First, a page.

An unpublished opinion of the North Carolina Court of Appeals does not constitute controlling legal authority. Citation is disfavored, but may be permitted in accordance with the provisions of Rule 30(e)(3) of the North Carolina Rules of Appellate Procedure.

NO. COA05-1594

NORTH CAROLINA COURT OF APPEALS

Filed: 19 December 2006

TRACY SPEARS,
    Plaintiff,

v .                         Wake County
                            No. 03-CVD-8081
RUSSELL LONG,
    Defendant.

    Appeal by plaintiff from orders entered 1 October 2004 and 13 January 2005 by Judge Shelley Desvousges in District Court, Wake County. Heard in the Court of Appeals 14 November 2006.

    Rosen Law Firm, by Ketan P. Soni, for plaintiff-appellant.

    Haas McNeil & Associates, by John Patrick McNeil and Angela L. Haas, for defendant-appellee.

    WYNN, Judge.

    Unless tolled by a motion made under Rules 50(b), 52(b), or 59 of the North Carolina Rules of Civil Procedure, a party has thirty days to appeal from a civil judgment. N.C. R. App. P. 3(c)(3). Here, plaintiff gave notice of appeal on 14 February 2005, from a 13 January 2005 order denying her motion to reconsider under Rule 60, and from the 1 October 2004 underlying order of final judgment. Because Rule 60 did not toll the time for filing a notice of appeal from the underlying judgment, we must dismiss plaintiff's appeal from the 1 October 2004 judgment.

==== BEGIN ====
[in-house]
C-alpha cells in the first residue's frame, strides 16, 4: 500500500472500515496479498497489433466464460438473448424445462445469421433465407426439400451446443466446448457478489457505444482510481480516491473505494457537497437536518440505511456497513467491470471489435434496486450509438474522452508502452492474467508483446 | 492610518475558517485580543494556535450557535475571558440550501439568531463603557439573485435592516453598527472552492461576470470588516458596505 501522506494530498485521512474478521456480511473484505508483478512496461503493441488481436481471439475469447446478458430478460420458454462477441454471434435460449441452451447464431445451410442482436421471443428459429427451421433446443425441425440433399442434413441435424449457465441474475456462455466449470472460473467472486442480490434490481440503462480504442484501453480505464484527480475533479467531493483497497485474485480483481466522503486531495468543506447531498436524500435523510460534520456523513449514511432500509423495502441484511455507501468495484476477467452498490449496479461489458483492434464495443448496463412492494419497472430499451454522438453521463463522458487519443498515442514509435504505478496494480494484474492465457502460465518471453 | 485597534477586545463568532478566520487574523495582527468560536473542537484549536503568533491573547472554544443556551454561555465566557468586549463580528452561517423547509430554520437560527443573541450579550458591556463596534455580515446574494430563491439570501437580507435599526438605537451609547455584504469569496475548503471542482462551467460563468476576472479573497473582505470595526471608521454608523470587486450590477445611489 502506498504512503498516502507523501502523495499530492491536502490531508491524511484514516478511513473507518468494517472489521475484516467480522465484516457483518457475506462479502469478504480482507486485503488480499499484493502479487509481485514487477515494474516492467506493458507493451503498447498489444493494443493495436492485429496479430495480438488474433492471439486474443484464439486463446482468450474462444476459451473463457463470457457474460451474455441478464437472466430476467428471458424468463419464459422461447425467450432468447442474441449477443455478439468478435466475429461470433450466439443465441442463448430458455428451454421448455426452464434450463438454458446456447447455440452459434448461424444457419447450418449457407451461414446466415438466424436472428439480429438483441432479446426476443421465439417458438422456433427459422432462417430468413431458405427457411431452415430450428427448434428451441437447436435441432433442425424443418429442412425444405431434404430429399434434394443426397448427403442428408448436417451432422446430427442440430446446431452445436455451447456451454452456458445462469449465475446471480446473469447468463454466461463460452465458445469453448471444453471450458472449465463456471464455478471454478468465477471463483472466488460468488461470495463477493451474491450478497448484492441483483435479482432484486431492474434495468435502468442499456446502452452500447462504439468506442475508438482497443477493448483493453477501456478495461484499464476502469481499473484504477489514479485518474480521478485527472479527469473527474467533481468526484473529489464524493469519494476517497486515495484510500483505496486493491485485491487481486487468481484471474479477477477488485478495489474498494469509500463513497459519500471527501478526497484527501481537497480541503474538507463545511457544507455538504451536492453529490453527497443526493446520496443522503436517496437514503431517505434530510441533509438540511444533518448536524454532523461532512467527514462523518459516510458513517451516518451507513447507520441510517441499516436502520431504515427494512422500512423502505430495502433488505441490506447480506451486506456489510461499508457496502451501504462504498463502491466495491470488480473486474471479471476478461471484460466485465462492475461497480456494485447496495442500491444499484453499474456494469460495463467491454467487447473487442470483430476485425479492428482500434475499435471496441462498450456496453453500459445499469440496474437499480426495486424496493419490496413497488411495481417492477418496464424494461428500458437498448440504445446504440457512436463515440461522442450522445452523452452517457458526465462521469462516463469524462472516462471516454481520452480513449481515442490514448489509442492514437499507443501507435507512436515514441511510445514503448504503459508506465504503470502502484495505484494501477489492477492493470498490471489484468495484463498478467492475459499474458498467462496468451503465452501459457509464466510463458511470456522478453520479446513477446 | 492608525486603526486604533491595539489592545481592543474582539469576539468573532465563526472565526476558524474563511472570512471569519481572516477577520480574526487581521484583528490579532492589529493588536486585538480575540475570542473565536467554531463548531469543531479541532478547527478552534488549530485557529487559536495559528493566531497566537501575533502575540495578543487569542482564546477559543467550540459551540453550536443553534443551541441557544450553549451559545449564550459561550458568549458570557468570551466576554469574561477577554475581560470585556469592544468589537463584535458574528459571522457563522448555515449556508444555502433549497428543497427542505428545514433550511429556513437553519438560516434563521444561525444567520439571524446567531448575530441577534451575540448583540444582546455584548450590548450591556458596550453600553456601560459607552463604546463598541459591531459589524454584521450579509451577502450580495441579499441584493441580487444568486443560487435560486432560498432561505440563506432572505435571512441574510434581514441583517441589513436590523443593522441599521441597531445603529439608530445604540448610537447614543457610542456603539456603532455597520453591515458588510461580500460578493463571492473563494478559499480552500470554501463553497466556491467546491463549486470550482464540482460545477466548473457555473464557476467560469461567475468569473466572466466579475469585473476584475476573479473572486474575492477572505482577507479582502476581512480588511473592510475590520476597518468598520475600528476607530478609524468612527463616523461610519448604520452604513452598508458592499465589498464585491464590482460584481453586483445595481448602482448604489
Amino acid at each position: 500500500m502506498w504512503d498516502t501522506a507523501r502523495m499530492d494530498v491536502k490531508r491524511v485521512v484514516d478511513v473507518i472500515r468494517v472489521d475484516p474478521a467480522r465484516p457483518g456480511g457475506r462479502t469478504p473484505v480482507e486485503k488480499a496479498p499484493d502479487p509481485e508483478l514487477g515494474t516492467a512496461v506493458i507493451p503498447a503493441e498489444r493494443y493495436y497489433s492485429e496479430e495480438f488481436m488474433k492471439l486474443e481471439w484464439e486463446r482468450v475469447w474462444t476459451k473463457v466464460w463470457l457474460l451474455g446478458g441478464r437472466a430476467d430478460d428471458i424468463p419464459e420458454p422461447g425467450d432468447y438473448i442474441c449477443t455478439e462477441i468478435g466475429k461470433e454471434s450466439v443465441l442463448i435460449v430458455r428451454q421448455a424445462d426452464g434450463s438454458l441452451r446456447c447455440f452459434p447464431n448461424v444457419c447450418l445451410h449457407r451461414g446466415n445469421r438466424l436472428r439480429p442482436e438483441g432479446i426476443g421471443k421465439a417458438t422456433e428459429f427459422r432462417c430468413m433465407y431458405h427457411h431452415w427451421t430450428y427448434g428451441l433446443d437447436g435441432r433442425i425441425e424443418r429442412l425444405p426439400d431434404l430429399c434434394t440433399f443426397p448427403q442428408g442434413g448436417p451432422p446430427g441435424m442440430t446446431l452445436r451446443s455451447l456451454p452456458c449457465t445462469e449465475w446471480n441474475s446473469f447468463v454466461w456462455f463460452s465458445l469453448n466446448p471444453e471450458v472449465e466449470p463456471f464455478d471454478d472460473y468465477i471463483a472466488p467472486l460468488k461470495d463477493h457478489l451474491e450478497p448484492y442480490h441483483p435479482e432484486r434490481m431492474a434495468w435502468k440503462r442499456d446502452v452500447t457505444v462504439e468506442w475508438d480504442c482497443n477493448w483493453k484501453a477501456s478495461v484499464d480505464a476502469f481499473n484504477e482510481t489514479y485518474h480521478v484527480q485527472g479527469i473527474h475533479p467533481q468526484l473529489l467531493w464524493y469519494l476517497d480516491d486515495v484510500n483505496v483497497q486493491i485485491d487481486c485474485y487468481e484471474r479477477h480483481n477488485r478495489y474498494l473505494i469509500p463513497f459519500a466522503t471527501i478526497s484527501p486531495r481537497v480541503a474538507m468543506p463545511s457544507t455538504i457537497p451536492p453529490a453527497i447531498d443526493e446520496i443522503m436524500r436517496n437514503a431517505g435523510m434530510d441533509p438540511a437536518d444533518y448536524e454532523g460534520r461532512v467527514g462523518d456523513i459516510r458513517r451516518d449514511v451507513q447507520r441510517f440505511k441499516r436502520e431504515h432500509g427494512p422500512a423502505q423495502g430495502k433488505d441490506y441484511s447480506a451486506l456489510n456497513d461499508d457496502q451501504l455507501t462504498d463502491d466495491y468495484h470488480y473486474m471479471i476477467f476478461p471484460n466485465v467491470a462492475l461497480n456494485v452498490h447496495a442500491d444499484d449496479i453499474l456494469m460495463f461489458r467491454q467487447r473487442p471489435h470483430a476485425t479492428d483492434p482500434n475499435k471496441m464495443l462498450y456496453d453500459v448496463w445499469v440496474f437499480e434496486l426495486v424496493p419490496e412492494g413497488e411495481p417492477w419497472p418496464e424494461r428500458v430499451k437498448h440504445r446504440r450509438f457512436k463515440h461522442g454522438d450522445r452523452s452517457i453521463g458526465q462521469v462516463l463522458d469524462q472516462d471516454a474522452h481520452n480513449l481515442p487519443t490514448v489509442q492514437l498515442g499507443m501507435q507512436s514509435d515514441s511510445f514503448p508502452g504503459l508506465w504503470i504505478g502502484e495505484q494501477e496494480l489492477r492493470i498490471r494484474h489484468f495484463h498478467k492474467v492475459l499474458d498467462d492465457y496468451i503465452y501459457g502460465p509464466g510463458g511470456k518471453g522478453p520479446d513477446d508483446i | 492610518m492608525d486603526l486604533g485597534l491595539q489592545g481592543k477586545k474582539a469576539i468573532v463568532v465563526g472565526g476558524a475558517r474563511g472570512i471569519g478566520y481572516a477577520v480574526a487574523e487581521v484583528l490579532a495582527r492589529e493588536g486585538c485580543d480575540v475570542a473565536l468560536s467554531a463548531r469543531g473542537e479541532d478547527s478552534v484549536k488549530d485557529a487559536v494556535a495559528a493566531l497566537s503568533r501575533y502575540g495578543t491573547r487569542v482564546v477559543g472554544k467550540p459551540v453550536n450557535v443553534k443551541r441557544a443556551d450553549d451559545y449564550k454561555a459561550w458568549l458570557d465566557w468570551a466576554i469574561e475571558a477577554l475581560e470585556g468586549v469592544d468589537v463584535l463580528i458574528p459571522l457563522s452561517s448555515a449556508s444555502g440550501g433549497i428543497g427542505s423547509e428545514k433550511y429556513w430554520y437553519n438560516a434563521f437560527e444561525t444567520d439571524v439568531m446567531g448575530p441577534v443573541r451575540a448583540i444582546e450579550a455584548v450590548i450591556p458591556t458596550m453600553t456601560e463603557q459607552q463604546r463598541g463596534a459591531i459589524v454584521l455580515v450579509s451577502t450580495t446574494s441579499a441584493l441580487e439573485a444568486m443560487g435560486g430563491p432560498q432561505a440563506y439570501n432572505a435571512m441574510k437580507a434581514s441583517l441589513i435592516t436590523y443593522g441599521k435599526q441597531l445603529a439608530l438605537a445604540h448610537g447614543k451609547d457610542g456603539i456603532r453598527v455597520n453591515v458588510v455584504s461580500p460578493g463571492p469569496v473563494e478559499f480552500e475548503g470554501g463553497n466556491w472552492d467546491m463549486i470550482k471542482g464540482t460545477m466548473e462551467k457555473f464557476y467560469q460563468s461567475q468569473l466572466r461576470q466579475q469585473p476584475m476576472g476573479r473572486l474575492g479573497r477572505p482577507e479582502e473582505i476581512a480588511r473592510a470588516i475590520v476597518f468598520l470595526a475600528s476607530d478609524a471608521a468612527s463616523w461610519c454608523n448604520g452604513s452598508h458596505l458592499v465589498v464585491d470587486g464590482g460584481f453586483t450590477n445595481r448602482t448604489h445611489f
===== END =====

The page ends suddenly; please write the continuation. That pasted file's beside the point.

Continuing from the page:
On 11 June 2003, Plaintiff Tracy Spears brought a breach of separation agreement action against Defendant Russell Long. Shesought specific performance of the provisions of the agreement, namely, that Mr. Long evenly split any proceeds realized from the sale of a Waldorf, Maryland rental property jointly owned during their marriage, as well as attorney's fees incurred as a result of prosecuting the alleged breach. Following a hearing in March 2004, the trial court issued a verbal order in favor of Mr. Long, concluding that the separation agreement was valid and enforceable and that Ms. Spears had relinquished her rights to the Waldorf property. The trial court filed a written order on 1 October 2004, which was served on Ms. Spears on 4 October 2004.